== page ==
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2021

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   Weekly Media Roundup
   Auditor-General calls for "Significant improvements" of Joint Venture
   Job Vacancy at Family Action: Family Counsellor or Social Worker
   Youth Addictions & Co-Existing Conditions - 2021 UoA Post-Graduate course
   The pink recession: The gendered economic impact of COVID-19
   Oranga Tamariki Update for Partners: June 2021
   Questioning children in court - NZLS Continuing Legal Education - Free forum
   Youth19 East Asian, South Asian, Chinese and Indian Students in Aotearoa
   Adoption laws under review
   Submissions open on Counter-Terrorism legislation
   MAEVe Seminar series - Webinar
   NCEA subjects up for consultation
   Weekly Media Roundup
   Abuse in Care, Royal Commission of Inquiry - Disability Hui
   Family Violence Death Review Committee: info sheets and article on experts in court
   The power in understanding patterns of coercive control - Webinar
   Engagement Survey with Partners Providing Social Services
   Recognising & Responding to Child Abuse and Neglect Training
   Long-term home of the Independent Children’s Monitor identified
   Healthy Relationships and Consent: through the lens of Rainbow identifying youth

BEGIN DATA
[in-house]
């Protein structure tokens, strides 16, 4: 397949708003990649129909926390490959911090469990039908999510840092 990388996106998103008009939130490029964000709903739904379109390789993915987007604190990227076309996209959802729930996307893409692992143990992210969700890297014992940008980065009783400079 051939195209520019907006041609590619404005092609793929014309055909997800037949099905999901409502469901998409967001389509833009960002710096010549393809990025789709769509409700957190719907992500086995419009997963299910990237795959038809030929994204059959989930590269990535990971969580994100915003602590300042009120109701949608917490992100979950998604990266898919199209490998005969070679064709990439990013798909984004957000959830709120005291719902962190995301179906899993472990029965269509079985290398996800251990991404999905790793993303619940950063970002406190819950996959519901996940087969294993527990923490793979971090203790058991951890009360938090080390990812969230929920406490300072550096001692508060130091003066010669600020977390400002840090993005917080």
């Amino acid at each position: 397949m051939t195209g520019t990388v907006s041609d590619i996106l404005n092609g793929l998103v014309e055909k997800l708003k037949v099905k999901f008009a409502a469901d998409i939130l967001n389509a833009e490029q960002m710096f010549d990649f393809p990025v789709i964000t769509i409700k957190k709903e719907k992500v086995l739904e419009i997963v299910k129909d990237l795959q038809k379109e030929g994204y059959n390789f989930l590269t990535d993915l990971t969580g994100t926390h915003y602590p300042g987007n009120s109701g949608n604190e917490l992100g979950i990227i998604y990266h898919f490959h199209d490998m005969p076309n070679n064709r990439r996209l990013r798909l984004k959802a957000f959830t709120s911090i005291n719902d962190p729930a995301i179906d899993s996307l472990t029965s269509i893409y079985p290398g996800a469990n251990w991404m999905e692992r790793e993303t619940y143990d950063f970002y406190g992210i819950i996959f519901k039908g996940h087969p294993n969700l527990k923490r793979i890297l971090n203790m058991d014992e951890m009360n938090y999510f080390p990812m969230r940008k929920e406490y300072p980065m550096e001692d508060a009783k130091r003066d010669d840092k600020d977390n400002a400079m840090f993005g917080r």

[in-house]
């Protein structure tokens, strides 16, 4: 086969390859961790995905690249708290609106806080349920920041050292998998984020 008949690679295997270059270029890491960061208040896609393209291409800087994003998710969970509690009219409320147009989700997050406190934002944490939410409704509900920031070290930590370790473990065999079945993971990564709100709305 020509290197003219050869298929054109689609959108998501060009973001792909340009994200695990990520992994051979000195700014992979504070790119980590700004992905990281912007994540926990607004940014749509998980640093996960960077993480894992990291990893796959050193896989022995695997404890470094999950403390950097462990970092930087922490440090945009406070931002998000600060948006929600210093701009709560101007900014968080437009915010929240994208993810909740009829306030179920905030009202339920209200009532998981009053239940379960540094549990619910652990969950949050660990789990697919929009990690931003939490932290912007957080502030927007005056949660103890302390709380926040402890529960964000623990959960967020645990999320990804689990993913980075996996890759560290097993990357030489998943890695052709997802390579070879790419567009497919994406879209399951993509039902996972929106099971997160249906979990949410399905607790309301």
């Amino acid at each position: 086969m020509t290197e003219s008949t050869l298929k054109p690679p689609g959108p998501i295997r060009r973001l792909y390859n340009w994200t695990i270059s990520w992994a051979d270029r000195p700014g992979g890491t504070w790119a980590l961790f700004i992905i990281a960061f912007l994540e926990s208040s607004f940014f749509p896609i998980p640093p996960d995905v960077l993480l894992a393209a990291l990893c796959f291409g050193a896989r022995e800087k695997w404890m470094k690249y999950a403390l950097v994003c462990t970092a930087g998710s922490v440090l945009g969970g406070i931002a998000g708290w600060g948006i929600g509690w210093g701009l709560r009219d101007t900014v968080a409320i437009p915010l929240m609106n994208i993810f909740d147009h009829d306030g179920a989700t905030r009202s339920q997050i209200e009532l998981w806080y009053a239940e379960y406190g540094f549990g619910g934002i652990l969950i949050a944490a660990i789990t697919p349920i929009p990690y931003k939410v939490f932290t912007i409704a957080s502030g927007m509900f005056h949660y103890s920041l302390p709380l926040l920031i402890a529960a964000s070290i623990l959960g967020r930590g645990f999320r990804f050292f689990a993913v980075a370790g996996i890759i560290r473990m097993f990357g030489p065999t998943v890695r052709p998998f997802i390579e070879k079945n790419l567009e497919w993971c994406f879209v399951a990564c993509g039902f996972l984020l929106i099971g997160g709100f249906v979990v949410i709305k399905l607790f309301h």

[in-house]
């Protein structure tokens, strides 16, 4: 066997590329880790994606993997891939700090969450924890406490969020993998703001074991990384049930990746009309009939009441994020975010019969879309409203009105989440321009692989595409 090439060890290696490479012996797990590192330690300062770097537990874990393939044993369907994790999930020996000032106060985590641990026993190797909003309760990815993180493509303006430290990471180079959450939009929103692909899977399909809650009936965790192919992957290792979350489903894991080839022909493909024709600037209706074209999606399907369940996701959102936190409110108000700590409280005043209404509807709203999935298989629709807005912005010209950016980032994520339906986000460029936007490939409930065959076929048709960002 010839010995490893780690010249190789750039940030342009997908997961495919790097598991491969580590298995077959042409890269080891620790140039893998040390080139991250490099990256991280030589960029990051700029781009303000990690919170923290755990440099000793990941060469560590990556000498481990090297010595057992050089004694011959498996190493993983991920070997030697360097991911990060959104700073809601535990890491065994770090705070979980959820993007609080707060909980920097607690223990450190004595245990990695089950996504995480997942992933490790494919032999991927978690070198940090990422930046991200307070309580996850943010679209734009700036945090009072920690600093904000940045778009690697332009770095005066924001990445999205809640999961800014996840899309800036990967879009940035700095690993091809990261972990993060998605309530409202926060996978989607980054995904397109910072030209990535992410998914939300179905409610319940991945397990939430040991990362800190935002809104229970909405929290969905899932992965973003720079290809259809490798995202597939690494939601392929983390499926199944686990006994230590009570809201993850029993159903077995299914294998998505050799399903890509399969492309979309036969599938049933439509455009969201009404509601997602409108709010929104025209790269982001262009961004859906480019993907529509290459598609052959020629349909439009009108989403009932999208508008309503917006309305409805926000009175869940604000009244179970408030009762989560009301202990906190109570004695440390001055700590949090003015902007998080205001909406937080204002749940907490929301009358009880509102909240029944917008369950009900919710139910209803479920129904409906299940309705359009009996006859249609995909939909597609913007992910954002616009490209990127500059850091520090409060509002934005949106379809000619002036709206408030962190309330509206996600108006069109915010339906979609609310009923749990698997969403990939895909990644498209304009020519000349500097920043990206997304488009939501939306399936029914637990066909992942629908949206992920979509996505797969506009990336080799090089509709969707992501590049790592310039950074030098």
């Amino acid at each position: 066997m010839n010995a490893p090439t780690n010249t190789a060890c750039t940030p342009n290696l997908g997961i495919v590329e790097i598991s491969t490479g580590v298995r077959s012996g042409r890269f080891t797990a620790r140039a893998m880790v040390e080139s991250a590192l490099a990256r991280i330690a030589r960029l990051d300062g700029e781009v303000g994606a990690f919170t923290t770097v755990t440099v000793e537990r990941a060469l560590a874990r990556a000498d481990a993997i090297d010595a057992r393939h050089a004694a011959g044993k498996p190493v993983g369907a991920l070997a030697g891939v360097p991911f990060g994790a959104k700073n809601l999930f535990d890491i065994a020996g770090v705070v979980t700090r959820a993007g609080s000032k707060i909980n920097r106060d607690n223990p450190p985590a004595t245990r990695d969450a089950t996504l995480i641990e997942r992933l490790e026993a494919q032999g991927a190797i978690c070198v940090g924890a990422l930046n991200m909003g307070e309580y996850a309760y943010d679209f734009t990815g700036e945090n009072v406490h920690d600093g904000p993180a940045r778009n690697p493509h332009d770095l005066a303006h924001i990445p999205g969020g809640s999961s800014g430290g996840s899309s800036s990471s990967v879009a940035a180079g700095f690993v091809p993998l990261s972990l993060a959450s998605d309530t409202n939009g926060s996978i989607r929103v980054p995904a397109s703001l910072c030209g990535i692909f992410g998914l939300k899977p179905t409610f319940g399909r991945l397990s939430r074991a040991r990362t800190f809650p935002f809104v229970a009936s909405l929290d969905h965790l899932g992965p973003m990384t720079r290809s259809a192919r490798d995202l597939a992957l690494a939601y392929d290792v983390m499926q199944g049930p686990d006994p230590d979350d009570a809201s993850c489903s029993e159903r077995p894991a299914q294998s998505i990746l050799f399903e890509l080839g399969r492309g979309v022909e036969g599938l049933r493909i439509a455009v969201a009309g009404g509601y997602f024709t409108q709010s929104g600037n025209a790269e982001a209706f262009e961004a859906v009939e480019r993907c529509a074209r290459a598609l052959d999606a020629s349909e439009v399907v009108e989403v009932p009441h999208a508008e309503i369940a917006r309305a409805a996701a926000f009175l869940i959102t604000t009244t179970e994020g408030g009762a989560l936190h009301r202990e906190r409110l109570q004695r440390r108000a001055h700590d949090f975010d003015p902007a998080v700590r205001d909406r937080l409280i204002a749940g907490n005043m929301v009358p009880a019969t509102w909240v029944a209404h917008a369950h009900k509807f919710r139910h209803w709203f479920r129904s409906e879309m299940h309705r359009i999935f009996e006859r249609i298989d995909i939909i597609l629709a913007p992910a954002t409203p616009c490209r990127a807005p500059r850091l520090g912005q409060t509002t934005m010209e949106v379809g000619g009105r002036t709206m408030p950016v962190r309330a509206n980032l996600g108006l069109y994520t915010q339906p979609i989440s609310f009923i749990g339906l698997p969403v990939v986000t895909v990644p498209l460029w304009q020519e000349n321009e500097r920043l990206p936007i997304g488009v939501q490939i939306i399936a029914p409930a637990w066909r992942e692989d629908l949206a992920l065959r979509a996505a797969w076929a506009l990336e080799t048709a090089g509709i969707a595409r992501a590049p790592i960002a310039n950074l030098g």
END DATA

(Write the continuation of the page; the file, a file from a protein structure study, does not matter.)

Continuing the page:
Safe & Together™ Model CORE Training - Tauranga, Bay of Plenty - 4 day training
   Thriving Rangatahi: Data-driven perspectives for a more equitable Aotearoa
   The dilemma of disclosure (SV) & The problem of non-disclosure agreements
   Weekly Media Roundup
   New funding for violence in Budget 2021 and other key funding announcements

Changes to Privacy Law to Target 'Revenge Porn'.

March 18, 2014 at 4:01 PM

Privacy Commissioner John Edwards will be given the power to investigate such breaches of personal privacy, with victims eligible for compensation of up to $200,000.

Under changes to the Privacy Act, boasting about sexual conquests online as alleged in the Roast Busters case, could lead to civil action against those who post offensive images without the permission of those who feature.

It will also apply to what is known as revenge porn.

"Images that are taken by consent between a couple while they're in a relationship being posted to the wider world in order to offend or humiliate one of the parties," says Mr Edwards.  

Netsafe executive Martin Cocker says if those people who posted the material were the owners of the material there's no legal recourse against them at the moment.

The changes are part of a suite of reforms to combat digital bullying.

Read more here.



Category: News Media